“Jan. 6 Twitter witness: Failure to curb Trump spurred ‘terrifying’ choice” via Drew Harwell of The Washington Post — An unidentified former Twitter employee testified to the House Jan. 6 committee back in July that the company tolerated false and rule-breaking tweets from Trump for years because executives knew their service was his “favorite and most-used … and enjoyed having that sort of power.” The whistleblower, Anika Collier Navaroli, told The Washington Post in an exclusive interview of the terror she felt about coming forward and how eventually that fear was overcome by her worry that extremism and political disinformation on social media pose an “imminent threat not just to American democracy, but to the societal fabric of our planet.”
— LOCAL: S. FL —
“Where are essential workers? South Beach employers can’t retain them in housing crunch” via Rebecca San Juan of the Miami Herald — South Beach employers are struggling to run their businesses due to the inability to hire and retain enough essential workers. They blame the scarcity of talent on the city’s skyrocketing apartment rents and lack of housing workers can afford. Many hospitality and service workers are skipping jobs in South Beach, according to the owners and manager of the luxury condominium Portofino Tower, The Gaythering bar and hotel and Joe’s Stone Crab seafood restaurant.
“The push for COVID-19 boosters is on in South Florida — but uptake is slow” via Cindy Krischer Goodman of the South Florida Sun-Sentinel — The Fall season is approaching, COVID-19 cases are projected to tick up again, and the uptake for the new booster is strikingly slow. South Florida hospital leaders are concerned. So far, only about 37,000 of Florida’s 20 million eligible residents have received the new bivalent booster shot designed to target the omicron subvariants that have dominated caseloads in Florida in 2022, according to a state health report. The Centers for Disease Control & Prevention signed off on updated versions of Pfizer’s and Moderna’s booster shots on Sept. 1, and Florida pharmacies and doctors’ offices began administering them just after Labor Day.
“Sara Baxter bets $20K on her PBC Commission bid” via Anne Geggis of Florida Politics — After one of the costliest Primary elections in Palm Beach County history — with spending reaching over $1 million — Republican Baxter is putting her money down in her bid to represent District 6 on the Commission. Baxter, a real estate agent, added and spent more money in the last month than she has any other month in this election cycle as she prepares to take on Democrat Michelle Oyola McGovern. McGovern spent hundreds of thousands defeating state Rep. Matt Willhite and Sylvia Sharps in the Democratic Primary contest to fill the open seat representing the agricultural swath of Palm Beach County. The General Election promises to be a more modest affair.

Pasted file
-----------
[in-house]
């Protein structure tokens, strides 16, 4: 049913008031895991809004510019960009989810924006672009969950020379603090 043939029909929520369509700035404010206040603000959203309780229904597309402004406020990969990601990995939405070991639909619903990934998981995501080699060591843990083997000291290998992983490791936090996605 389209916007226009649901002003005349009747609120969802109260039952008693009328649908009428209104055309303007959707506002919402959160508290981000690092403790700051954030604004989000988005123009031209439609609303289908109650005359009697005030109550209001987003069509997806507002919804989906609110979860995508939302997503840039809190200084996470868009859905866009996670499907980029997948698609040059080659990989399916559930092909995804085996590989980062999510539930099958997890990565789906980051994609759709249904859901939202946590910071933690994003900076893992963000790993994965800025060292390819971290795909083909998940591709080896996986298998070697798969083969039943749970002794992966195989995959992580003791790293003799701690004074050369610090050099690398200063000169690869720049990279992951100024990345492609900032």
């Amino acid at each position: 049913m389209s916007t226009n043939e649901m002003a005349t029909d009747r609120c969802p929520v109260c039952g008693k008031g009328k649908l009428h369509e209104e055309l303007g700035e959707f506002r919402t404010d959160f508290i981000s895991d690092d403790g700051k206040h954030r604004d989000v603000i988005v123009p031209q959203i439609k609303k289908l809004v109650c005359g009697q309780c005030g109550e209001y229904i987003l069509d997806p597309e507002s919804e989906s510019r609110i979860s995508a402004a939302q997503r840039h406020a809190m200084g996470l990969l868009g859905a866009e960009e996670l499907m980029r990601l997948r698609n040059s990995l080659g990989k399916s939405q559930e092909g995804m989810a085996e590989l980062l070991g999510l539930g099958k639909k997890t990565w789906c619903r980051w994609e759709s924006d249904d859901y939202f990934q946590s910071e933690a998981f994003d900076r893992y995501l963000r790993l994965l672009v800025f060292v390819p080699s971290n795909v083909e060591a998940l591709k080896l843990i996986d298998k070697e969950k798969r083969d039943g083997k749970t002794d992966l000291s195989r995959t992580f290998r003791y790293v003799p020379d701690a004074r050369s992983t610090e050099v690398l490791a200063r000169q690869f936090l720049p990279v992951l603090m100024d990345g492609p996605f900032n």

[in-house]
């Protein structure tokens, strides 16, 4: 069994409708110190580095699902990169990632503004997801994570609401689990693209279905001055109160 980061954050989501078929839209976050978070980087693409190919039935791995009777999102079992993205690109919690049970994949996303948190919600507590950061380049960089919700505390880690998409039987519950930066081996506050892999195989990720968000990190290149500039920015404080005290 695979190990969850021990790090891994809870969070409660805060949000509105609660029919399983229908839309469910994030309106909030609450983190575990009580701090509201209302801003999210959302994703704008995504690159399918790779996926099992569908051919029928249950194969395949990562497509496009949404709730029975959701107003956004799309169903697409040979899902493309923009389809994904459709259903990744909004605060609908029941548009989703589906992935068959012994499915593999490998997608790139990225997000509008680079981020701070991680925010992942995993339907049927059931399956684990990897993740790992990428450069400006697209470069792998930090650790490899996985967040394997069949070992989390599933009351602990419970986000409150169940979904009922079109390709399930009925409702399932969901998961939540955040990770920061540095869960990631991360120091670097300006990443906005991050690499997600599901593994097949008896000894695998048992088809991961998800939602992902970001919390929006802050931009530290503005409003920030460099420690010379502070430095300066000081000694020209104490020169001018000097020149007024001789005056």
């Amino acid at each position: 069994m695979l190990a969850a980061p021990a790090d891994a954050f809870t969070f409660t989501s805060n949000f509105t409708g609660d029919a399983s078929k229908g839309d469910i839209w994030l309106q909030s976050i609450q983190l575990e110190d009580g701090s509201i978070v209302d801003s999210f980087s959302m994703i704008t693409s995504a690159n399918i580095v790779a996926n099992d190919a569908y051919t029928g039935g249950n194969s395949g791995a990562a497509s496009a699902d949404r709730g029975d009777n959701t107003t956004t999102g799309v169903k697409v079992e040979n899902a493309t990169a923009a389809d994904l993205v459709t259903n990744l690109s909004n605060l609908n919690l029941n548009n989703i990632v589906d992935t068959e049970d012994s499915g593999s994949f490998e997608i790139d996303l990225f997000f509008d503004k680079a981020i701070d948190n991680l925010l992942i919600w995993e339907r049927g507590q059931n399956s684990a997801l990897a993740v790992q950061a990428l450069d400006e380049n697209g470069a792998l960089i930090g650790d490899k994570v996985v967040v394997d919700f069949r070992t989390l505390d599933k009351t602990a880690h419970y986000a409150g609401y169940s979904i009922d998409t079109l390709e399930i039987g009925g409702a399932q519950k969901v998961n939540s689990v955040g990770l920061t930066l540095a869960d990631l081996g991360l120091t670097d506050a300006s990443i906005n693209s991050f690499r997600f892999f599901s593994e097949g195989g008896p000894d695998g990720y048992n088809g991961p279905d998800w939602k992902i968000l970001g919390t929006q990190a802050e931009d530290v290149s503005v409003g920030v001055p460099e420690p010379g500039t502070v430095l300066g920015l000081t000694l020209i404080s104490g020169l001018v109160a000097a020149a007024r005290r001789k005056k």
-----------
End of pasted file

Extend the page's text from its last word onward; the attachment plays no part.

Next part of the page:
— LOCAL: C. FL —
“Clearwater to host forums on bluff referendum as residents push for passage” via Tracey McManus for the Tampa Bay Times — Over the past 20 years, John Doran has watched most storefronts and streets stay empty in downtown Clearwater while nearby St. Petersburg, Dunedin and Safety Harbor turned their downtowns into success stories. People have blamed decisions by the city government, the location of downtown, and the 47-year presence of the Church of Scientology, with its expanding control of the commercial real estate. The debate has been endless. “Regardless of how we got to where we are, the question is: Do we stay where we are, the status quo, forever, or do we try to make a difference?” said Doran.
“Hillsborough County Sheriff must pay $15M for death of Florida teen outside fair” via The Associated Press — A jury has ordered a Florida Sheriff to pay $15 million to the parents of a teenager who died while trying to cross a highway after being kicked out of the state fair by deputies. The 10-person jury reached its verdict Thursday evening in Tampa federal court in the case of Andrew Joseph III, a Black 14-year-old who was killed on Interstate 4 in 2014 after he was booted from the Florida State Fair following a disturbance involving several teenagers. The jury verdict culminates more than six years of court action. Hillsborough County Sheriff Chad Chronister, who could appeal the verdict, issued a statement Friday expressing sympathy for the Joseph family.
— LOCAL: SW. FL —
“Who wins battle between The Players and The Bay over Municipal Auditorium?” via Carrie Seidman of the Sarasota Herald-Tribune — When The Players Theatre asked the Sarasota City Commission to grant the 93-year-old nonprofit a long-term lease on the Municipal Auditorium to serve as the organization’s new home, The Bay Conservancy objected and reminded Commissioners its contract with the city for redevelopment of the bay front included promised management control of the adjacent auditorium. The Commissioners sent the two parties to the bargaining table to negotiate a mutually acceptable solution and bid them to return to chambers next month. But those negotiations have resulted in a stalemate.
—LOCAL: N. FL —
“Tallahassee City Commissioners will hold workshop to ‘hash out’ gun violence spending” via Christopher Cann of the Tallahassee Democrat — Tallahassee City Commissioners unanimously voted to hold a public workshop on Oct. 12 to further examine ways to spend $1 million to curb gun violence in the capital city. In April, Commissioners pledged $5 million over a five-year period for “evidence-based programs to prevent and interrupt gun violence.” The workshop vote came after a presentation by city staff explored successful programs in other cities and surveyed Tallahassee’s current efforts to combat rising gun violence rates.